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Opinions wanted: Seat stay rust

Old 10-26-20, 08:47 PM
  #1  
BCATC
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Opinions wanted: Seat stay rust

I recently picked up a steel bike, previous owner used it for commuting in the PNW. I wanted other opinions on if the rust on both seat stays are concerning or not. It also exists in some form on the brake bridge area, but I think that's it. My gut says it just looks ugly and should be fine after taking a wire wheel brush to it... though the spread of it is a little close to some of welds.


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Old 10-26-20, 10:06 PM
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That looks like a significant % of the thickness of the steel is now converted to rust judging from the
bubbled paint, and the hole in the tube suggests that the inside is also rusting as well. Yes clean it
up, passivate what is left with a phosphate prep and repaint (all local, suspect frame redo as a whole
is not a good idea). Eventually it will give way and you will need a new frame, but frames are
replaceable. Fortunately a tube failure in that area (assuming it does not occur at 30+mph on a
down hill) is unlikely to cause a crash, unless the chain stay looks as bad and fails at the same
time in which case the tire immediately shifts into the frame and you come to a rapid halt. Treat the
bike with care, keep power output to under 150w.
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Old 10-26-20, 10:44 PM
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Originally Posted by sch View Post
...Eventually it will give way and you will need a new frame, but frames are
replaceable. Fortunately a tube failure in that area (assuming it does not occur at 30+mph on a
down hill) is unlikely to cause a crash, unless the chain stay looks as bad and fails at the same
time in which case the tire immediately shifts into the frame and you come to a rapid halt. Treat the
bike with care, keep power output to under 150w.
Thanks for the thoughtful response. I hope "eventually" is at least a few years. I'll take more photos tomorrow for assessment, but from I can recall there is at most dots of surface rust that can be removed easily with a mild abrasive on the chain stays.
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Old 10-27-20, 01:26 AM
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Sand it and look what's underneath. I think it's structurally ok, but you need to remedy it.
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Old 10-27-20, 07:19 AM
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That looks like a vent hole to me, but the bubbling paint is concerning. After you've brushed or sanded the paint off you'll be able to assess it better. If the hole is pretty much circular, you should be able to passivate/prime/paint and ride it. If, OTOH, the rust goes through the tube and the hole is elongated, you're looking at an expensive tube replacement (or just tossing the frame).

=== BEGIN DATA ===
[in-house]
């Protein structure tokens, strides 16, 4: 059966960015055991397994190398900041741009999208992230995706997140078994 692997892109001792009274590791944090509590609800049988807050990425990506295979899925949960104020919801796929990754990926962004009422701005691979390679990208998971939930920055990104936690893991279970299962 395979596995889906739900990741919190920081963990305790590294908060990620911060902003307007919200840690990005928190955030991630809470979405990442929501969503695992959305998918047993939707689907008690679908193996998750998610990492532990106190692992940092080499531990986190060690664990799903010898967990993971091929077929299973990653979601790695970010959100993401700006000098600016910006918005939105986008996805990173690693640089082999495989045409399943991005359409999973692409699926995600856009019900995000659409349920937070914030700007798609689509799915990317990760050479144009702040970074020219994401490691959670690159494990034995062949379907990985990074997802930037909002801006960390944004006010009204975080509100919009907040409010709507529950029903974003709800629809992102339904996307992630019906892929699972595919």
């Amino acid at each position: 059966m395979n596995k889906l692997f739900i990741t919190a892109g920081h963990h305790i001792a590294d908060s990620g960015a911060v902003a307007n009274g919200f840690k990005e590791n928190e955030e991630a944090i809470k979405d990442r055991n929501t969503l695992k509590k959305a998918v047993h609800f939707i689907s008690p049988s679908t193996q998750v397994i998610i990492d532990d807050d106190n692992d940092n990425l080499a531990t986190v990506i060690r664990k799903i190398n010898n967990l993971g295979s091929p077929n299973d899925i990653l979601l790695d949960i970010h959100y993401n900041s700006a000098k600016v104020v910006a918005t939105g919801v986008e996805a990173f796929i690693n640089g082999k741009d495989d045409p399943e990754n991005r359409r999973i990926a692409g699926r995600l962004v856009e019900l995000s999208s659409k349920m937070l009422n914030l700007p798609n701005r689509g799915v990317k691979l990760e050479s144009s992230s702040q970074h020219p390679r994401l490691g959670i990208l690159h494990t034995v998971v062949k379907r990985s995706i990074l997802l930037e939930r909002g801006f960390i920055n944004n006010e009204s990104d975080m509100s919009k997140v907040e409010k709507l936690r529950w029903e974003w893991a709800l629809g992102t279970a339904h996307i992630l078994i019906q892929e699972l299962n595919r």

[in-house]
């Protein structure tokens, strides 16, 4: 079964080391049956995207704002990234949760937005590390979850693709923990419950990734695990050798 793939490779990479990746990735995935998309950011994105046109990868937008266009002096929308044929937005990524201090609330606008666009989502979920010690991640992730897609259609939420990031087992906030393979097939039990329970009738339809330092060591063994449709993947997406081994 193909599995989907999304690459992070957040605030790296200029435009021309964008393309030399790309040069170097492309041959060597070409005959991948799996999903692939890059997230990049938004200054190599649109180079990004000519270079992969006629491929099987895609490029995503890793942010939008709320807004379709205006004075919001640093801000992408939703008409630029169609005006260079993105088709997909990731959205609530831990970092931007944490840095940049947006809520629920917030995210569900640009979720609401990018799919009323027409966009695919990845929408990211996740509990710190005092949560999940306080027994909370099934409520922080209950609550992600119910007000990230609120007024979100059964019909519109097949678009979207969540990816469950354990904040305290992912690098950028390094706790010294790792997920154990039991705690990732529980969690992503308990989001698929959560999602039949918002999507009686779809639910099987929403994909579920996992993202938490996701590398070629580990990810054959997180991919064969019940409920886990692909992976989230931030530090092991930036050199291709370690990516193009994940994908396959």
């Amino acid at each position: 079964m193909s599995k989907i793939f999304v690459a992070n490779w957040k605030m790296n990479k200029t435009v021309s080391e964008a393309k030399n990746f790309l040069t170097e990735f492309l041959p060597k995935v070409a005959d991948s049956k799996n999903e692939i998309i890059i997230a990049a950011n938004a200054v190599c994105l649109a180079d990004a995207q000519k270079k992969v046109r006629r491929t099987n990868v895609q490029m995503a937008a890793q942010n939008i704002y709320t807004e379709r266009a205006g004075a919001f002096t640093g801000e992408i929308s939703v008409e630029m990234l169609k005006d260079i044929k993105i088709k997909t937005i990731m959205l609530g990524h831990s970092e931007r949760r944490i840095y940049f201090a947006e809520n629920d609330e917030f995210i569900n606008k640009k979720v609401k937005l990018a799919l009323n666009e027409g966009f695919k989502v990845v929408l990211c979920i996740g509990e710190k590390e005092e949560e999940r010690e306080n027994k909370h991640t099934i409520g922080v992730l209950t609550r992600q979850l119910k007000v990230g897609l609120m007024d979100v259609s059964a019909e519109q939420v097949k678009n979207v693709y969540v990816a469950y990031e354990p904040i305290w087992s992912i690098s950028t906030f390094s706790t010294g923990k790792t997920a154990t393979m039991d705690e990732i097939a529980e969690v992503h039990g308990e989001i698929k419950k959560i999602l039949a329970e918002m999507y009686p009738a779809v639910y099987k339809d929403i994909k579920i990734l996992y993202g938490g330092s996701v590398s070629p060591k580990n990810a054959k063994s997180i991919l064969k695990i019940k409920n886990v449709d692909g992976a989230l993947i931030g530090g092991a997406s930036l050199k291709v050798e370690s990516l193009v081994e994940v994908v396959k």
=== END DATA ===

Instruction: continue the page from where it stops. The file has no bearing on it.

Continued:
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Old 10-27-20, 11:51 AM
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Originally Posted by pdlamb View Post
That looks like a vent hole to me, but the bubbling paint is concerning. After you've brushed or sanded the paint off you'll be able to assess it better. If the hole is pretty much circular, you should be able to passivate/prime/paint and ride it. If, OTOH, the rust goes through the tube and the hole is elongated, you're looking at an expensive tube replacement (or just tossing the frame).
Some more photos as I removed some of the paint. Initially I was like, "eh shouldn't be a problem". Now it's "uh oh". The vent holes on the chain stay I would say are fine. Either way, it's interesting that it has progressed this much for a frame from 2015 and was apparently kept indoors.




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Old 10-27-20, 01:02 PM
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Hmm. That's roughly what I thought it might look like when you got the paint off. Keep wire brushing or sanding until you get down to shiny metal.

You might also want to get a six penny nail and push it against the seatstay when you've got to bare metal. If it goes through with hand pressure, either you're a gorilla or that tube is toast.
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Old 10-27-20, 05:32 PM
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Originally Posted by pdlamb View Post
Hmm. That's roughly what I thought it might look like when you got the paint off. Keep wire brushing or sanding until you get down to shiny metal.

You might also want to get a six penny nail and push it against the seatstay when you've got to bare metal. If it goes through with hand pressure, either you're a gorilla or that tube is toast.